Three Ways to Overcome Business Chaos

Face it. Life in general involves a lot of chaos. The same is true in business as well as our personal lives. Key to managing chaos is recognizing the causes.

Communication

A chief cause of chaos is poor or incomplete communication. Someone thinks another person said one thing and that other person thinks they said something else. This could result from poorly chosen words, incomplete communications, poor listening skills, interruptions, other priorities, personality conflicts, and a host of other things. One of the best ways to overcome business chaos and possibly avoid it is to make it a practice to complete the communication cycle. For example, imagine the company president is telling the V.P. of Sales what he wants to see accomplished in sales in the coming quarter. Unless he or she is specific this message may be rather fuzzy and vague. Saying he wants to see sales increase is really not specific enough to provide any guidance. Rather, saying his goal is to see sales increase 15% over the same period from the prior year is more specific. Of course, even more specifics help to clarify. It is important that the V.P. of Sales validate what he thought he heard. Then feedback should be provided as to whether this is or is not possible and what would be needed to make it happen. Through this back and forth process a clear understanding is developed to avoid ambiguity and the later chaos that occurs when people are not on the same page.

Ongoing Feedback

Okay, so expectations have been clearly communicated and validated and any misunderstandings clarified. Yet, as discussed in the blog Why You Should Keep a Flexible Business Plan, things usually do not go as planned. Because of this it is imperative that all parties involved continue to communicate as plans are executed. This way surprises are minimized and adjustments can be made in a timely manner. It avoids confrontations and anger that occur when results are reviewed and surprises are revealed for the first time. Ongoing feedback is an important way to overcome business chaos.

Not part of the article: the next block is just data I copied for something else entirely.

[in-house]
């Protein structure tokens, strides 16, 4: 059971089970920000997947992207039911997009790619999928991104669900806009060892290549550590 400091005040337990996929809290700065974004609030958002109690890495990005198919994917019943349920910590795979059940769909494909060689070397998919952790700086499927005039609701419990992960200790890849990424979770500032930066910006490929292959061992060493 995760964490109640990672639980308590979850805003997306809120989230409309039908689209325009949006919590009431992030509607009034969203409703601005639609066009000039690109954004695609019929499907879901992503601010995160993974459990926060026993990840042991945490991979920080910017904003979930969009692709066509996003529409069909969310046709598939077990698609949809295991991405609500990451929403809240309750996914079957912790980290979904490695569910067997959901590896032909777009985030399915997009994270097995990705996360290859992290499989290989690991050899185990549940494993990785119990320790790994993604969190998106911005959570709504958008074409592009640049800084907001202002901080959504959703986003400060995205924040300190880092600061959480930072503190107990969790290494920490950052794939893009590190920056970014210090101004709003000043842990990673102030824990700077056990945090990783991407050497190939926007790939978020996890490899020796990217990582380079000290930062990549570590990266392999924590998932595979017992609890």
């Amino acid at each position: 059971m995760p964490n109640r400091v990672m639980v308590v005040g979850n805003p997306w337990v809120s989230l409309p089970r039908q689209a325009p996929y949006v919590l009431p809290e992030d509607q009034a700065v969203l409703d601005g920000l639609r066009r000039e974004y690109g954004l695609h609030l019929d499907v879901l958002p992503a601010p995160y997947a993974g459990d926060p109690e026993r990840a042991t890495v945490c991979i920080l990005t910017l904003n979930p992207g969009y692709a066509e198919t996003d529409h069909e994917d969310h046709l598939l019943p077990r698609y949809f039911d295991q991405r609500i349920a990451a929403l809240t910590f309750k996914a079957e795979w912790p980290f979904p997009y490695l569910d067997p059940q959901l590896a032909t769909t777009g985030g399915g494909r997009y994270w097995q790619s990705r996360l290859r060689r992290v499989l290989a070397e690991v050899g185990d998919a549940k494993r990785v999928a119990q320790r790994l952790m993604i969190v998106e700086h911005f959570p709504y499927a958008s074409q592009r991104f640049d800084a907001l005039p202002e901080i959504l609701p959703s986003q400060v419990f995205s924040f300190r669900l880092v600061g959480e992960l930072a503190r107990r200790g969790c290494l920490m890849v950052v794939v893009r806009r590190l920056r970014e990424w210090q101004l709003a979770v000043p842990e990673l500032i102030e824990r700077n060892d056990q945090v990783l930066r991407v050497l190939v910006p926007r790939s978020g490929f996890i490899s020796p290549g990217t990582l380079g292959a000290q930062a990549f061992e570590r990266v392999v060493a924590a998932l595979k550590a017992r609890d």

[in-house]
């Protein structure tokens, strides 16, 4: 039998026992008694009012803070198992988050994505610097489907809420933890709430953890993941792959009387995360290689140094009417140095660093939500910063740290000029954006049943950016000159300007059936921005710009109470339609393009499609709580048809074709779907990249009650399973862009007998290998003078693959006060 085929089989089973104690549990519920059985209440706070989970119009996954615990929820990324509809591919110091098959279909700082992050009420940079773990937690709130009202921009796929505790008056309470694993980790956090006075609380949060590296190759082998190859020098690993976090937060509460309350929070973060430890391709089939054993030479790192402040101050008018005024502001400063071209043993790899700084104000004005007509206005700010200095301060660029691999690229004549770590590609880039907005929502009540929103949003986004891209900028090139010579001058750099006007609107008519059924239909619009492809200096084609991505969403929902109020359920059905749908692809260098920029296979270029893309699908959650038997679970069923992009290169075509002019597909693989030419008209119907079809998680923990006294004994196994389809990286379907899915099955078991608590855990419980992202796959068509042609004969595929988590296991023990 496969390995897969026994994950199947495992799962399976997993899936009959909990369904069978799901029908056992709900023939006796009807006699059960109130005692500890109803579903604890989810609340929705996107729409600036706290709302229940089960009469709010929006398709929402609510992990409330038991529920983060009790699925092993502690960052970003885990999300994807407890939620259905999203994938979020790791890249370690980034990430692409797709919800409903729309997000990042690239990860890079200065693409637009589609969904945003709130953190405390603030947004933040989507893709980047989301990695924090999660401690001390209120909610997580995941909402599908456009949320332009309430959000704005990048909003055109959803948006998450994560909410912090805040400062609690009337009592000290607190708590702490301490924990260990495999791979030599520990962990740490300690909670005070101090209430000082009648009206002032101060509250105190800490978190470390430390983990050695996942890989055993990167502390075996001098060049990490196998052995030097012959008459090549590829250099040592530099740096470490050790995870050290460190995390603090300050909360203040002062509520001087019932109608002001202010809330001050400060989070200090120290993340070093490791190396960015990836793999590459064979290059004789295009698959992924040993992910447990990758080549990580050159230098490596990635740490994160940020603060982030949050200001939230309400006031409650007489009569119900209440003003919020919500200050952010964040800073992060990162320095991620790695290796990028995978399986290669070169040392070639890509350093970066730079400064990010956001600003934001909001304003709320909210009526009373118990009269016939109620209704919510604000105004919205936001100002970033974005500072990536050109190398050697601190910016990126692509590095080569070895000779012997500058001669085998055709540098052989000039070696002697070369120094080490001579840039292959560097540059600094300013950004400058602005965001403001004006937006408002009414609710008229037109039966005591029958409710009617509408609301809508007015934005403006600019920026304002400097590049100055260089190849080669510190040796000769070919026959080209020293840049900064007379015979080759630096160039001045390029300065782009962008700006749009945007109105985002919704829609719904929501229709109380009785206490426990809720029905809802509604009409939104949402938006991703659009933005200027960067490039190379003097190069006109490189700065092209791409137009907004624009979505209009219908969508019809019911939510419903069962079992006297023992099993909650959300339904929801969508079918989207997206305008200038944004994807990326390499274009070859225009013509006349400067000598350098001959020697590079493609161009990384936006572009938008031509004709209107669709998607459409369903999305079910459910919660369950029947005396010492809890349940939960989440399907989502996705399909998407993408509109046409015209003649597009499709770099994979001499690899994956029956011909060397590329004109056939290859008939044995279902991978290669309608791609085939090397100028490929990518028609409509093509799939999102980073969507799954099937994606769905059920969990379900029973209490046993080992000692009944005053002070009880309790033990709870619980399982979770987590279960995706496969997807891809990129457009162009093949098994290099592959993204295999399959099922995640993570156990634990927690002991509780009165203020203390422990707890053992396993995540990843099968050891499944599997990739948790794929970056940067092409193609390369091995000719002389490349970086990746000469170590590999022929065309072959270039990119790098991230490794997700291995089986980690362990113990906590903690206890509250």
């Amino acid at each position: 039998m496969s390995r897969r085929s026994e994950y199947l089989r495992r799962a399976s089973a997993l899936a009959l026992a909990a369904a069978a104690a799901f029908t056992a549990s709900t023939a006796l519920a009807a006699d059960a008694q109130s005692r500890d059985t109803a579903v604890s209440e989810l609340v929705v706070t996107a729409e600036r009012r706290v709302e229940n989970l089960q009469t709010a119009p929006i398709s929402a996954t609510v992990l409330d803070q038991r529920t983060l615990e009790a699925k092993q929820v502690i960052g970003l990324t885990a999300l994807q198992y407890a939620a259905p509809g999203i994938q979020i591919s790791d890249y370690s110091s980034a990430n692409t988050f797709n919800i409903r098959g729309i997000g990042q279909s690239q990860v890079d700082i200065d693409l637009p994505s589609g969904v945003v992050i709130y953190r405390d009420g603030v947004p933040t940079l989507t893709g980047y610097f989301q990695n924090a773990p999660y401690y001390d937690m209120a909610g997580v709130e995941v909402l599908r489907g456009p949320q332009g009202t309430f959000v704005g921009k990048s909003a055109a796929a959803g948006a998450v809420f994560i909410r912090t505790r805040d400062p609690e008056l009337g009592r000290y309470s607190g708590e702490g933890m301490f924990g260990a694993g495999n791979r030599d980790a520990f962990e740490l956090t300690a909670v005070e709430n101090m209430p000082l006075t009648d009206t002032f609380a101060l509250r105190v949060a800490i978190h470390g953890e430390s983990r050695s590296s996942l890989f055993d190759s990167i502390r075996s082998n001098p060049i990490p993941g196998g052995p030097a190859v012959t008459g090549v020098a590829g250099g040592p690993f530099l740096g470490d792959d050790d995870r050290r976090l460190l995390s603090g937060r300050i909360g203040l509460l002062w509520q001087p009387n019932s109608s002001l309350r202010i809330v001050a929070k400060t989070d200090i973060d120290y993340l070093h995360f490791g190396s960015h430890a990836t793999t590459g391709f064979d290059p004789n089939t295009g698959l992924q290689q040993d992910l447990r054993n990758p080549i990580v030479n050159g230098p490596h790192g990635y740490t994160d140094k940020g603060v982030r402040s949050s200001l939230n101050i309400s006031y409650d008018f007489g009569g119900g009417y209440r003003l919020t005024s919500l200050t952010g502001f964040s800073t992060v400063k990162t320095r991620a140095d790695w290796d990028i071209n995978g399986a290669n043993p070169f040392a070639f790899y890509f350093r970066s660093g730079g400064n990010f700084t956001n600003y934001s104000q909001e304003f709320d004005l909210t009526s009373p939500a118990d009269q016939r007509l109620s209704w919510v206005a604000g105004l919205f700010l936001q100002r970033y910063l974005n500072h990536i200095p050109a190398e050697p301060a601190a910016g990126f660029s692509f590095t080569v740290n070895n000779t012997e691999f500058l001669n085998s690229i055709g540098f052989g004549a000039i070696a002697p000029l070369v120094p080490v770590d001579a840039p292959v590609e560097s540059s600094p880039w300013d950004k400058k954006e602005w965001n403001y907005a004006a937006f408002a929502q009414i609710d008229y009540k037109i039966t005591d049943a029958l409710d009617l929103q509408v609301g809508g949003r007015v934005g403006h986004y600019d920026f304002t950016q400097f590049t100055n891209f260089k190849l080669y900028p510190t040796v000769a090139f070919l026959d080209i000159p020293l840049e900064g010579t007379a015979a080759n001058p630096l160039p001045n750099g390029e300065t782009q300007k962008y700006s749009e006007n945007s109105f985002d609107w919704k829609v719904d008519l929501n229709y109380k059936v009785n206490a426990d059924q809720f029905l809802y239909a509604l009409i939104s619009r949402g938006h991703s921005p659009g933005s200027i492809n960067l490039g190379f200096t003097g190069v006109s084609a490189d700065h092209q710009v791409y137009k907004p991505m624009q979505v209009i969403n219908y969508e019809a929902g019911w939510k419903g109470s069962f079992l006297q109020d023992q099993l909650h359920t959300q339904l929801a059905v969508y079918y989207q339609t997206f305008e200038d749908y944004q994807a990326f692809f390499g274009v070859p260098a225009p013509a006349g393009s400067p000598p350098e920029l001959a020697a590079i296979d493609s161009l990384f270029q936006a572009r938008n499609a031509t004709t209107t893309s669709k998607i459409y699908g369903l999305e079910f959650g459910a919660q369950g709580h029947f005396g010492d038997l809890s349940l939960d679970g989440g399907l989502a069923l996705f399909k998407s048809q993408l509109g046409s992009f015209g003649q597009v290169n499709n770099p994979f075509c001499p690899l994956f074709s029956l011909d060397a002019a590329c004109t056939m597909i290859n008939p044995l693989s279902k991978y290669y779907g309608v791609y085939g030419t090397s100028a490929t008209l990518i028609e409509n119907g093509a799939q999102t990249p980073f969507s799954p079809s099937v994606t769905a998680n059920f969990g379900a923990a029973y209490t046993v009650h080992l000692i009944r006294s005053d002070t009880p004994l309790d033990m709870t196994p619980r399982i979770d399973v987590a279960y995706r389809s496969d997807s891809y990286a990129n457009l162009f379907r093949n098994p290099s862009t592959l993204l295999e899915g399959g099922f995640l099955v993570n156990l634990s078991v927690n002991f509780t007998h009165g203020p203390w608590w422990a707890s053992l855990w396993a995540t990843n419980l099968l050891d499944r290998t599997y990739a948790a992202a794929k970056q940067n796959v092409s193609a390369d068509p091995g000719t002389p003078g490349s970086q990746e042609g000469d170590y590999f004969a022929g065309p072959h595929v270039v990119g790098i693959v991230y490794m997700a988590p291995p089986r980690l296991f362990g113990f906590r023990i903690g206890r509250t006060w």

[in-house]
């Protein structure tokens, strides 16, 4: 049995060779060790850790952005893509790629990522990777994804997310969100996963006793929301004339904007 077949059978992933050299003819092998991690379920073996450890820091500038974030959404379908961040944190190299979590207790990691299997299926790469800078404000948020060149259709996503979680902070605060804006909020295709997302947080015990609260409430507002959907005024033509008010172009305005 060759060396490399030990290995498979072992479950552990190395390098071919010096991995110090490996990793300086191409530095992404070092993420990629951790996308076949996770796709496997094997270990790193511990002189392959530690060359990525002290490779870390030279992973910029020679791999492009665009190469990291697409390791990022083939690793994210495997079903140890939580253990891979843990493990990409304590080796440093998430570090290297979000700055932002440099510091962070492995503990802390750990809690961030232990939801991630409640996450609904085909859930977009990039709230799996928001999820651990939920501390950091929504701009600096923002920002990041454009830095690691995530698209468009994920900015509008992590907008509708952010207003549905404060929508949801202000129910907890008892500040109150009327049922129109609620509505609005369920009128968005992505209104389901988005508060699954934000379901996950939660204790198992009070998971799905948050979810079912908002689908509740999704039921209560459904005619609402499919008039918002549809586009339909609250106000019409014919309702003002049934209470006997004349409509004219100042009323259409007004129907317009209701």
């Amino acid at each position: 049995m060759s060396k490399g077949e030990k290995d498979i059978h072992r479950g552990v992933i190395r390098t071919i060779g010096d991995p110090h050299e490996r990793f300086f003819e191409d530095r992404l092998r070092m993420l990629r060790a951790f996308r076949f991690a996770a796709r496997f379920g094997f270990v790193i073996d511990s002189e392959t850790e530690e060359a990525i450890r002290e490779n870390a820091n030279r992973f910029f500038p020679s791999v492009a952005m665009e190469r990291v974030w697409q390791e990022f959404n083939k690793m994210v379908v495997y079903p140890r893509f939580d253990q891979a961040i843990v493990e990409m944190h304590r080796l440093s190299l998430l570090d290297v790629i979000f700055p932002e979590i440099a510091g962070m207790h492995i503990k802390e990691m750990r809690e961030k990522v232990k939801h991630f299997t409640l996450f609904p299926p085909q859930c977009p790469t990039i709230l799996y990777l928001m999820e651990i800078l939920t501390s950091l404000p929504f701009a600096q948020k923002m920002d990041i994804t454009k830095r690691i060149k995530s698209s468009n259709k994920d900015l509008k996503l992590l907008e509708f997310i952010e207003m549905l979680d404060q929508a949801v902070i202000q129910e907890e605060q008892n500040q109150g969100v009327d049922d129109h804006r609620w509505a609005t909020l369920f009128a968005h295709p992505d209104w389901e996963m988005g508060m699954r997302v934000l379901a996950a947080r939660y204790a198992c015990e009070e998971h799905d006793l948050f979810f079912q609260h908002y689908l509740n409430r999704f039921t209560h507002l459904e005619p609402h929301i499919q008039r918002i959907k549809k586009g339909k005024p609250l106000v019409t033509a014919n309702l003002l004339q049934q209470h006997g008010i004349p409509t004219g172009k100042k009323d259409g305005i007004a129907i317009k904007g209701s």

Downward Communication

Again, imagine that the company president and the V.P. of Sales have completed their communication for expectations and have arranged for regular updates to avoid surprises. However, if that communication stops with the V.P. of Sales and is not passed down to sales people, the communication still lacks an element of completion. The people who will be executing the plans need to know what is expected of them. Just as in the conversation between the president and V.P. of Sales, communications with the sales personnel also requires validation, feedback, and clarification to be complete. Likewise, ongoing feedback is needed here as well.

Does your business have in place practices to overcome business chaos when it occurs and hopefully avoid it altogether? Having this in place is also one of the best ways to minimize office politics.

If you want to know more, contact AimCFO – Contact

As always, your comments are welcomed.

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